Both F.P. Bowden and W.B. Lewis were Fellows of Gonville and Caius College , Cambridge so they sponsored me for membership. Belonging to a college was an essential preliminary to getting a Cambridge degree. I was soon granted MA Status on the basis of my Manchester degree (another essential preliminary) and my wartime work. It is interesting to note that I would not have been eligible to register for a degree in Cambridge at that time if I had not previously matriculated in Latin. However, I had done so in my School Certificate Examination in 1933, following six years of Latin at Clitheroe Royal Grammar School.
1. Commonly referred to as Caius College.
The pronunciation of ‘Caius’, if not the behaviour of its Fellows, is most entertainingly illustrated by a Limerick from “Alma Mater”, by Benstead and Norfield (Frederick Muller, 1944):
A festive old fellow of Caius
Once took a young maid on his knaius
But as soon as he tried
To embrace her she cried
You mustn’t do that, if you plaius.
The PCRS Laboratory was wholly engaged on research on what happens at the interface between two metals when they slide over each other; in other words, the fundamental processes that determine friction and wear. F.P. Bowden and David Tabor had devised experimental equipment, made measurements and developed theories of the mechanism of sliding friction, with and without lubrication. All their experiments were made on a large apparatus which applied loads of at least several hundred grams between the surfaces during sliding. It was this fact that led me to do my own research at very much lighter loads.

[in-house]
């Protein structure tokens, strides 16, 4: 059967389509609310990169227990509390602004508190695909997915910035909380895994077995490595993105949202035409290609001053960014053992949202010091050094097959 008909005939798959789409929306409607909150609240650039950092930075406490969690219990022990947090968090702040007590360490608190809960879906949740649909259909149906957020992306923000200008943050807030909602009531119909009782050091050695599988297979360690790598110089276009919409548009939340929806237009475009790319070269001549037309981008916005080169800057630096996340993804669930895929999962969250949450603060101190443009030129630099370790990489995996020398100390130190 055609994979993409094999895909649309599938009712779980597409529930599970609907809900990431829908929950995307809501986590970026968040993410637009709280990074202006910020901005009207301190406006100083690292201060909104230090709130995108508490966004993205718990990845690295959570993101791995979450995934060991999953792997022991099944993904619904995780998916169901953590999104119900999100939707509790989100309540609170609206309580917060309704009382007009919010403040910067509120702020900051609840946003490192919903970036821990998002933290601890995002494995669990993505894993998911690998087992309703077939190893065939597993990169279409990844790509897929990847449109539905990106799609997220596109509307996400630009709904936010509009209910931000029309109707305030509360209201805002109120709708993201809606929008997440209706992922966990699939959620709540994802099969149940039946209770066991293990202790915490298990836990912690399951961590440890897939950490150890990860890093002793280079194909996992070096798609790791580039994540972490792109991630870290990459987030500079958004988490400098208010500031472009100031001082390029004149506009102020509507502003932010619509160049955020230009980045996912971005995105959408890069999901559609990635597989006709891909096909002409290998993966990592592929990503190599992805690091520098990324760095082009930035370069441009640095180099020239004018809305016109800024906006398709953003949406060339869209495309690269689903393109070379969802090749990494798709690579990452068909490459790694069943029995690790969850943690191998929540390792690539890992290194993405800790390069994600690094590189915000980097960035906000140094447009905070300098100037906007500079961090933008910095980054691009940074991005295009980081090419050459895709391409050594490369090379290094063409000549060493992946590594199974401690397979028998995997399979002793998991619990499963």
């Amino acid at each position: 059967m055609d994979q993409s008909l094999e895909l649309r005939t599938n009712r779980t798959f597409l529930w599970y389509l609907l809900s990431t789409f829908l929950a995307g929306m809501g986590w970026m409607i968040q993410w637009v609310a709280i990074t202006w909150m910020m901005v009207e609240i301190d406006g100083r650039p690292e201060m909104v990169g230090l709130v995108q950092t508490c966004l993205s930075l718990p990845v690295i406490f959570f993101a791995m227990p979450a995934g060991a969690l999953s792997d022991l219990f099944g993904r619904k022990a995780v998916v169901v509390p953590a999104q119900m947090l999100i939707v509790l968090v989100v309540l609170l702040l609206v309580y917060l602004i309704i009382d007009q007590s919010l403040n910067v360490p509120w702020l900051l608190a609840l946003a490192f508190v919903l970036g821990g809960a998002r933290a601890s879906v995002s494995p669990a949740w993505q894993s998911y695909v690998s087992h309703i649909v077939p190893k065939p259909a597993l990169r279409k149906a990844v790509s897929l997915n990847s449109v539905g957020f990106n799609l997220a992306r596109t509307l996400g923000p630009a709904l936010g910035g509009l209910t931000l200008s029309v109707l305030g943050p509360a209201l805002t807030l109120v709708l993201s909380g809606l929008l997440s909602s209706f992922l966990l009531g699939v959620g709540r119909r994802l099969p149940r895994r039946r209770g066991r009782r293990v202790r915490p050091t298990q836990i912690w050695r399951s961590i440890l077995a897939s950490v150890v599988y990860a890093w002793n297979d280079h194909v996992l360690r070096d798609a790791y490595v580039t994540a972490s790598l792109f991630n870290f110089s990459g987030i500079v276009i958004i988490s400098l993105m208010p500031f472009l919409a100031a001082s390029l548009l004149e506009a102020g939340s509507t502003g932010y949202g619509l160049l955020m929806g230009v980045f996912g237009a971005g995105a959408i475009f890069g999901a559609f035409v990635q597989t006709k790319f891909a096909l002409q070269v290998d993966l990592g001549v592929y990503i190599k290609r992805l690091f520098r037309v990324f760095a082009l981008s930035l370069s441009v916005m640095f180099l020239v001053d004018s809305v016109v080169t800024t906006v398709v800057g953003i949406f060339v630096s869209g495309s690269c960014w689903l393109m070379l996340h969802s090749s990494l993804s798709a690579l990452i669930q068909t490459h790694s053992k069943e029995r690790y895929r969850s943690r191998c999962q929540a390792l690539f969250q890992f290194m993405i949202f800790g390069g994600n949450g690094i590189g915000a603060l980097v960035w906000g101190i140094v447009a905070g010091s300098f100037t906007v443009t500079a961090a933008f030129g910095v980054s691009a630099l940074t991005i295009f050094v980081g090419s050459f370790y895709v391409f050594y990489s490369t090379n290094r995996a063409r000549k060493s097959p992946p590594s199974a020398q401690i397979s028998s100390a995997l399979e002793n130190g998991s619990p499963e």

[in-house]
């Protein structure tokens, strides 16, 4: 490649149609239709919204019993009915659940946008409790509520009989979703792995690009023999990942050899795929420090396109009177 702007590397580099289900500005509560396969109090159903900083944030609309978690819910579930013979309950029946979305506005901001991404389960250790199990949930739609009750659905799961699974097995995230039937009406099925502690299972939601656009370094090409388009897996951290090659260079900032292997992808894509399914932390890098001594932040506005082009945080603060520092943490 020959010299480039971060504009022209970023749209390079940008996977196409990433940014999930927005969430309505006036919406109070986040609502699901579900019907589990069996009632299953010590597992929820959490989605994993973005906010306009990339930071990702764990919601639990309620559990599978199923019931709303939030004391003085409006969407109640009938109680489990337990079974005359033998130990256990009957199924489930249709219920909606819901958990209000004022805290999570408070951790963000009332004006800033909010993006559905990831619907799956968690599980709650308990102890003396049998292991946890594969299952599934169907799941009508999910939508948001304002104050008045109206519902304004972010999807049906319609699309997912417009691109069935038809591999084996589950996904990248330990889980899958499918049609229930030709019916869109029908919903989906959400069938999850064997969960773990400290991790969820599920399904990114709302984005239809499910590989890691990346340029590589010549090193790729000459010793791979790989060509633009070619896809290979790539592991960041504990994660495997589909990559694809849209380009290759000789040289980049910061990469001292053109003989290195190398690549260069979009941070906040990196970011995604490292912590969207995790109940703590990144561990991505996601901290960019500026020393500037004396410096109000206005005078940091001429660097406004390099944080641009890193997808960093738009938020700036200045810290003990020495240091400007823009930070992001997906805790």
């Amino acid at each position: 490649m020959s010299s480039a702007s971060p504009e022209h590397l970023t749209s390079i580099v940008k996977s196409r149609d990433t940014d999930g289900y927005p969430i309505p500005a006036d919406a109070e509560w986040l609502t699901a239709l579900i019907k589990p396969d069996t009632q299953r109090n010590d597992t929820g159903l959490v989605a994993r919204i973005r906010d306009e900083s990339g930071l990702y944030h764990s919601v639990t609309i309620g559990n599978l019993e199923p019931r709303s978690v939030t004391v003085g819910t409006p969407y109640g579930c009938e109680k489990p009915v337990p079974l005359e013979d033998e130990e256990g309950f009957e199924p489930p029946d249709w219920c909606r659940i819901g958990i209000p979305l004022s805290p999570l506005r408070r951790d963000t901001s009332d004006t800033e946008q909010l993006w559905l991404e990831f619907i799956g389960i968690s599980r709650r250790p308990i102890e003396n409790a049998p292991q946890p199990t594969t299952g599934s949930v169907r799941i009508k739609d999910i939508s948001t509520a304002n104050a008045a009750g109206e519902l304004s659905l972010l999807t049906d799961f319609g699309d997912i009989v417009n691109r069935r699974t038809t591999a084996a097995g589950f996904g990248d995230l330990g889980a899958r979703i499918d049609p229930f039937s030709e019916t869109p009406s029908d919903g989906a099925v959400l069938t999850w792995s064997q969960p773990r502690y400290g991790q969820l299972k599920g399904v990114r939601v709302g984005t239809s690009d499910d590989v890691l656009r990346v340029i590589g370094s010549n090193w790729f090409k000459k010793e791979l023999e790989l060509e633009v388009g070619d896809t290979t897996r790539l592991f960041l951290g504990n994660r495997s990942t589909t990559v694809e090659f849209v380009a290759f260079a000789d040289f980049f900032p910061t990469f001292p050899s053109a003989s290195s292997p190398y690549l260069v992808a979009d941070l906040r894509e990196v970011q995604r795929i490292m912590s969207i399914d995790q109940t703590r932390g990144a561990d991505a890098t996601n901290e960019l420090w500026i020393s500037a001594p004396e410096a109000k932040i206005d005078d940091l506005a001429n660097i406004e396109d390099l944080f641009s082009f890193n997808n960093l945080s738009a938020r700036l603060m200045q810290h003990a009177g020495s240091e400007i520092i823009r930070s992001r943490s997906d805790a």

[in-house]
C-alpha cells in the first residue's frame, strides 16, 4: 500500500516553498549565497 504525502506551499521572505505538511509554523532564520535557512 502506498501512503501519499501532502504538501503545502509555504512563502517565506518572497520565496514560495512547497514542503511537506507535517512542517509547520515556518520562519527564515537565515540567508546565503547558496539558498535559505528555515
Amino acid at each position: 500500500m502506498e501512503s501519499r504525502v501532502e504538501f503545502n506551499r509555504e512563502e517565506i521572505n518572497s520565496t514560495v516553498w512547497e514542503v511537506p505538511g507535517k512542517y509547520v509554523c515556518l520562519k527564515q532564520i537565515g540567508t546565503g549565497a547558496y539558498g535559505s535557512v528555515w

There were about ten research students working on various aspects of the problem, including one on the frictional detonation of explosives. This student, Owen Gurton, built a heavy concrete ‘box’ in the middle of one room, in which he caused small amounts of explosive to detonate and used a rugged high-speed camera as one way of observing the results. His room was round the corner from the main lab and he would appear every now and again with a pear-shaped push button in his hand shouting “FIRING”. There would follow anything varying from silence to an explosion that rocked the laboratory. The uncertainty of the outcome of each “FIRING” stimulated a good deal of friendly banter, particularly on the part of the Australians. My young technician, Bob Horne, who was a gifted cartoonist among his many other talents, appeared one day with a superb cartoon showing a recognizable Owen Gurton peering around the corner saying “FIRING” while, in the background, chunks of concrete mixed with symbolic camera parts (lenses, bellows, etc) flew through the air.